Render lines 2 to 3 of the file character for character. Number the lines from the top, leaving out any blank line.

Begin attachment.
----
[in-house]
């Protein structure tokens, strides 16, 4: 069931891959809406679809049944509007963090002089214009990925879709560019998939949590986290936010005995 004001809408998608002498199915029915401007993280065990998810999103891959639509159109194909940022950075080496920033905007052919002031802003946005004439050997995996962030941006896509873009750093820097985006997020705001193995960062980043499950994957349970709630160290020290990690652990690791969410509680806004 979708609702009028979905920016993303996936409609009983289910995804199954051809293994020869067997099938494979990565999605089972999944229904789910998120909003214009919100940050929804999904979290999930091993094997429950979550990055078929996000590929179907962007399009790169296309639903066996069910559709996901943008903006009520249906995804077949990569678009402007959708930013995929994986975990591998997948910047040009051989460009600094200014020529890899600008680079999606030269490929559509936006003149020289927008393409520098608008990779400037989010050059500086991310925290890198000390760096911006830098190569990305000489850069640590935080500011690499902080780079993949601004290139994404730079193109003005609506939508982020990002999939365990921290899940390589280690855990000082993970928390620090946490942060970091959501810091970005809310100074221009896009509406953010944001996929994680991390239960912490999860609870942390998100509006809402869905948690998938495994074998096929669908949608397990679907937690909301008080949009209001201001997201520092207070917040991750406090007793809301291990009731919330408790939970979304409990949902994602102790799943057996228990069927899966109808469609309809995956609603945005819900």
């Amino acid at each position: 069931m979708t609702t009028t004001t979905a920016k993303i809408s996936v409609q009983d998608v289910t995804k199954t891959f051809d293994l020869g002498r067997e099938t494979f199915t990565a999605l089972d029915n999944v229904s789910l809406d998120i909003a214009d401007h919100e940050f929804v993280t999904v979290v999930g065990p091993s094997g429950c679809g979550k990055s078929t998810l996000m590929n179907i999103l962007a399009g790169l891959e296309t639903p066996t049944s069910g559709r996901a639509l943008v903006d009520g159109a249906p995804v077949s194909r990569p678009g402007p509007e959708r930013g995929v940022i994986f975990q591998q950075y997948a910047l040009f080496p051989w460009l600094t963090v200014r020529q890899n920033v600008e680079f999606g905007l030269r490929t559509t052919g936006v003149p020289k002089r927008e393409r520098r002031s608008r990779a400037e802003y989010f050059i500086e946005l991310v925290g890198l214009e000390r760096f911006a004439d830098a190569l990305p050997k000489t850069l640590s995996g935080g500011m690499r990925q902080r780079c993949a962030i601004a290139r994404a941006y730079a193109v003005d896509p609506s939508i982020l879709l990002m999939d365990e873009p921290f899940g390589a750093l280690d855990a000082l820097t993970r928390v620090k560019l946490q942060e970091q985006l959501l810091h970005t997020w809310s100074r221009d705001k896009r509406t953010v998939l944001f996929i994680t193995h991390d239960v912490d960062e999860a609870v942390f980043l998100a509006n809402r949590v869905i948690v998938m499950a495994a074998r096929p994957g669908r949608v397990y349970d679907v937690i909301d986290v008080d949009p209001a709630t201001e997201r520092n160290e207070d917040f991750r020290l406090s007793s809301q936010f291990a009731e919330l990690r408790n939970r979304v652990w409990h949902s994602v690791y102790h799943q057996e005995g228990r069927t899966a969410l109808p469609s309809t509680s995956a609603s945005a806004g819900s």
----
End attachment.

């Protein structure tokens, strides 16, 4: 069931891959809406679809049944509007963090002089214009990925879709560019998939949590986290936010005995 004001809408998608002498199915029915401007993280065990998810999103891959639509159109194909940022950075080496920033905007052919002031802003946005004439050997995996962030941006896509873009750093820097985006997020705001193995960062980043499950994957349970709630160290020290990690652990690791969410509680806004 979708609702009028979905920016993303996936409609009983289910995804199954051809293994020869067997099938494979990565999605089972999944229904789910998120909003214009919100940050929804999904979290999930091993094997429950979550990055078929996000590929179907962007399009790169296309639903066996069910559709996901943008903006009520249906995804077949990569678009402007959708930013995929994986975990591998997948910047040009051989460009600094200014020529890899600008680079999606030269490929559509936006003149020289927008393409520098608008990779400037989010050059500086991310925290890198000390760096911006830098190569990305000489850069640590935080500011690499902080780079993949601004290139994404730079193109003005609506939508982020990002999939365990921290899940390589280690855990000082993970928390620090946490942060970091959501810091970005809310100074221009896009509406953010944001996929994680991390239960912490999860609870942390998100509006809402869905948690998938495994074998096929669908949608397990679907937690909301008080949009209001201001997201520092207070917040991750406090007793809301291990009731919330408790939970979304409990949902994602102790799943057996228990069927899966109808469609309809995956609603945005819900």
């Amino acid at each position: 069931m979708t609702t009028t004001t979905a920016k993303i809408s996936v409609q009983d998608v289910t995804k199954t891959f051809d293994l020869g002498r067997e099938t494979f199915t990565a999605l089972d029915n999944v229904s789910l809406d998120i909003a214009d401007h919100e940050f929804v993280t999904v979290v999930g065990p091993s094997g429950c679809g979550k990055s078929t998810l996000m590929n179907i999103l962007a399009g790169l891959e296309t639903p066996t049944s069910g559709r996901a639509l943008v903006d009520g159109a249906p995804v077949s194909r990569p678009g402007p509007e959708r930013g995929v940022i994986f975990q591998q950075y997948a910047l040009f080496p051989w460009l600094t963090v200014r020529q890899n920033v600008e680079f999606g905007l030269r490929t559509t052919g936006v003149p020289k002089r927008e393409r520098r002031s608008r990779a400037e802003y989010f050059i500086e946005l991310v925290g890198l214009e000390r760096f911006a004439d830098a190569l990305p050997k000489t850069l640590s995996g935080g500011m690499r990925q902080r780079c993949a962030i601004a290139r994404a941006y730079a193109v003005d896509p609506s939508i982020l879709l990002m999939d365990e873009p921290f899940g390589a750093l280690d855990a000082l820097t993970r928390v620090k560019l946490q942060e970091q985006l959501l810091h970005t997020w809310s100074r221009d705001k896009r509406t953010v998939l944001f996929i994680t193995h991390d239960v912490d960062e999860a609870v942390f980043l998100a509006n809402r949590v869905i948690v998938m499950a495994a074998r096929p994957g669908r949608v397990y349970d679907v937690i909301d986290v008080d949009p209001a709630t201001e997201r520092n160290e207070d917040f991750r020290l406090s007793s809301q936010f291990a009731e919330l990690r408790n939970r979304v652990w409990h949902s994602v690791y102790h799943q057996e005995g228990r069927t899966a969410l109808p469609s309809t509680s995956a609603s945005a806004g819900s």